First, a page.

Sam Shapiro Law Office
Criminal Defense In Bloomington, Indiana
812-336-8192

Don’t overshare with police during a DUI stop

For young drivers especially, knowing how to interact with an officer during a DUI stop is very important. From the moment that a police officer flips on the blue lights and follows a car, that officer is already gathering information about the driver, attempting to determine if he or she committed a crime.

No matter how casual the officer may seem when he or she comes to the window of a vehicle, it is crucial to understand that every single thing that a driver says during the stop may count as evidence. It is important to carefully control what you say and do during the stop to minimize the evidence that the officer can collect.

If you face a DUI stop, remember to protect your future rights, not only your immediate concerns. While there is no magic set of words to set you free during an interaction with the police, you can reduce the evidence that the officer collects, making it much harder for prosecution to build a case against you, and potentially giving you an advantage when it comes time to fight the charges.

Police do not have to read you your rights

Many drivers do not understand that police do not have to read you your rights in order to collect evidence against you. In general, police do not have to read a suspect his or her Miranda rights until the suspect is "in custody." This means that, until an officer places a suspect in custody and charges him or her with a crime, the officer is free to ask a suspect questions and probe for information without informing the suspect at all.

A wise response is to only give the officer as little information as you can. By law, you must give the officer your name and probably have to show him or her some form of identification. That, however, is the extent of what the law requires. Beyond giving an officer your name, all other information that you give is voluntary.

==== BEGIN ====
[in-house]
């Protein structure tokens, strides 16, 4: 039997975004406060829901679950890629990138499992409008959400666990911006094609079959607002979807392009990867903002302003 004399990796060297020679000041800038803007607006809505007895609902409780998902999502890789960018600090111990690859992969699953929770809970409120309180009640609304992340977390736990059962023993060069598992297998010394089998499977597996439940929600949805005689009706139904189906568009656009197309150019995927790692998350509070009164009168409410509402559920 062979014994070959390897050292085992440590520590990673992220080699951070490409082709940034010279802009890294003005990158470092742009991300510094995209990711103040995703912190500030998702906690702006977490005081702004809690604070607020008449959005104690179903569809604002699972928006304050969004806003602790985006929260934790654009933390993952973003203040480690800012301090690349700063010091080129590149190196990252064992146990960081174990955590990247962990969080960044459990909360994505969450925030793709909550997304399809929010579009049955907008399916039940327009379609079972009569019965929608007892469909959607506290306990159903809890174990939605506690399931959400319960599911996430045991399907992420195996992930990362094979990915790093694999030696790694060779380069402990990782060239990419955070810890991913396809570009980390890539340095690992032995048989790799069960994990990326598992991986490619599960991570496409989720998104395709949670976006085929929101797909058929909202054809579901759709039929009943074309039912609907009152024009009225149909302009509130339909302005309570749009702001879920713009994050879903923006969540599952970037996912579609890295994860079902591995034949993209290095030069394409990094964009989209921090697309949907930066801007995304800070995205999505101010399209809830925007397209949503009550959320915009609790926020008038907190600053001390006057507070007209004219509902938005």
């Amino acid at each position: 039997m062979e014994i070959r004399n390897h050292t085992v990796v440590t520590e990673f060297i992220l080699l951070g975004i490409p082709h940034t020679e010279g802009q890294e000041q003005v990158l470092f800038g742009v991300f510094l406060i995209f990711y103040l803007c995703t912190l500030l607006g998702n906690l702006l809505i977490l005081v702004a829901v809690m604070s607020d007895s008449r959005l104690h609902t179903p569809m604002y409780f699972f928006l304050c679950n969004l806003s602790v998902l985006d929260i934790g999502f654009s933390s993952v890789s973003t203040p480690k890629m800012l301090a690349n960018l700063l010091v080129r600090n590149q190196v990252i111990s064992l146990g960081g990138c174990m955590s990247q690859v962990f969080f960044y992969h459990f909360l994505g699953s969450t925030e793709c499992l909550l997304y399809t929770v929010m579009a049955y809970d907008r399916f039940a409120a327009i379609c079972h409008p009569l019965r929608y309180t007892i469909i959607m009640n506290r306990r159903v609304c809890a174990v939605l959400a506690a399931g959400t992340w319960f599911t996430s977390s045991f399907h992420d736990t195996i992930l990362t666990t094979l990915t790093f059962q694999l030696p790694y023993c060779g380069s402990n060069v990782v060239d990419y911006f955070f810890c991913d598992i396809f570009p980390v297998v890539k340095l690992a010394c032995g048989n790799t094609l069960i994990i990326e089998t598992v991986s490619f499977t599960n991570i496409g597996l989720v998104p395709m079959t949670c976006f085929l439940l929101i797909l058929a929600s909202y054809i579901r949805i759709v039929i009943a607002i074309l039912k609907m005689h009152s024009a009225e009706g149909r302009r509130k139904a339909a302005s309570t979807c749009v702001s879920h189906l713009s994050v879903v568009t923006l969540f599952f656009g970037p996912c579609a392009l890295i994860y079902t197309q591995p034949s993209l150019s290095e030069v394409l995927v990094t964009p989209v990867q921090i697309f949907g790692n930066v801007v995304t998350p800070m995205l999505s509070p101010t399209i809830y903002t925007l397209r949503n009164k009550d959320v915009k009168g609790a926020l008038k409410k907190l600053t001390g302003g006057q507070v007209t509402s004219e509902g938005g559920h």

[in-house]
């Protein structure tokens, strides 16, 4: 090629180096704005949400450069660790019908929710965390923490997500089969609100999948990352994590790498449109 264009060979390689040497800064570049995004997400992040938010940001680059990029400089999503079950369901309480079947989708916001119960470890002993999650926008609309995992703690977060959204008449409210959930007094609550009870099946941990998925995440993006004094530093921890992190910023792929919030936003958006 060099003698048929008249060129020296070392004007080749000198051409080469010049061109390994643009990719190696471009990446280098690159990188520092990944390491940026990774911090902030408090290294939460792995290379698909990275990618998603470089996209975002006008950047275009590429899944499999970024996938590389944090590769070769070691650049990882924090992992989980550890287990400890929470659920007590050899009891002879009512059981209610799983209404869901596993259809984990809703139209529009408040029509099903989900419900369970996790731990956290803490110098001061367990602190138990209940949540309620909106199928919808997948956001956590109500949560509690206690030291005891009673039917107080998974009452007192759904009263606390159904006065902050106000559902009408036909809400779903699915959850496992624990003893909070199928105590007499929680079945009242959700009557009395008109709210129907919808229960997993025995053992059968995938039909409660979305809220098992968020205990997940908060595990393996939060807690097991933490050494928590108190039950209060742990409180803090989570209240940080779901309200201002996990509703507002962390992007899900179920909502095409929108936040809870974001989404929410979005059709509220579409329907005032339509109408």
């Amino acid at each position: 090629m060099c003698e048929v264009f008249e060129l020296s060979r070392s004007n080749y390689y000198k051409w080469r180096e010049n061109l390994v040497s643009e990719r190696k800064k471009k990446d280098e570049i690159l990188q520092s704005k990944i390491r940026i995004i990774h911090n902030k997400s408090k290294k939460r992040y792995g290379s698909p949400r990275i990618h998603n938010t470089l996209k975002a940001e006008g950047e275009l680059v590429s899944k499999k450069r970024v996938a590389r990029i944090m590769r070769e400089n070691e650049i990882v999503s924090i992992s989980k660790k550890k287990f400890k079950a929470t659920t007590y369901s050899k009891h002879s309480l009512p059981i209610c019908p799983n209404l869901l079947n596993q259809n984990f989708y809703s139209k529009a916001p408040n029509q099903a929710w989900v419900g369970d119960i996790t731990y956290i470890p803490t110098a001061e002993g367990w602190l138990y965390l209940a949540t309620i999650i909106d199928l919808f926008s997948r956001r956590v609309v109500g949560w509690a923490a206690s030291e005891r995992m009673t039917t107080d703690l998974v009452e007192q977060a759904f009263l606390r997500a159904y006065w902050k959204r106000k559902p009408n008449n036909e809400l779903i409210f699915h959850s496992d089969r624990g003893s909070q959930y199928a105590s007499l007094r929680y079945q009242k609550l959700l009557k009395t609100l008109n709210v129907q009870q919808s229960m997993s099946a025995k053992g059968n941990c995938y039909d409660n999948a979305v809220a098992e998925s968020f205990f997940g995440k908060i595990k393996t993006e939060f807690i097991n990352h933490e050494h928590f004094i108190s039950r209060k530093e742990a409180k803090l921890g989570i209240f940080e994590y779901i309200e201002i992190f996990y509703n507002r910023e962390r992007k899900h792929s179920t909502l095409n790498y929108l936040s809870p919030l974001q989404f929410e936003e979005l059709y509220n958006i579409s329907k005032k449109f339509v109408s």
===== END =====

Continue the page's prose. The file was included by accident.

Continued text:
Even if it is uncomfortable, it is usually best from a legal standpoint to say as little as possible rather than try to talk your way out of the interaction. Police hear thousands of lies over the course their careers, and they rarely give suspects the benefit of the doubt. It is never a good idea to lie to a police officer, because this may possibly lead to criminal charges.

Instead, it is more effective in the long run to simply refuse to answer questions that may incriminate you. It is perfectly legal to tell an officer that you do not wish to answer any more questions without your attorney present. This response will probably not keep you from receiving charges, but it does improve your options once you receive charges.

Protecting your rights should be the priority

With a strong legal strategy, you can keep your personal rights and freedoms protected in the face of DUI charges or any criminal charges. Understand, however, that as soon as you receive criminal charges of any kind, prosecution begins building its case against you.

You should not put off building your strategy, because this gives your prosecution more time to prepare. Make sure that you use high-quality legal resources and guidance as you fight for your freedom and do your future self a favor by limiting what you say in any police interaction.

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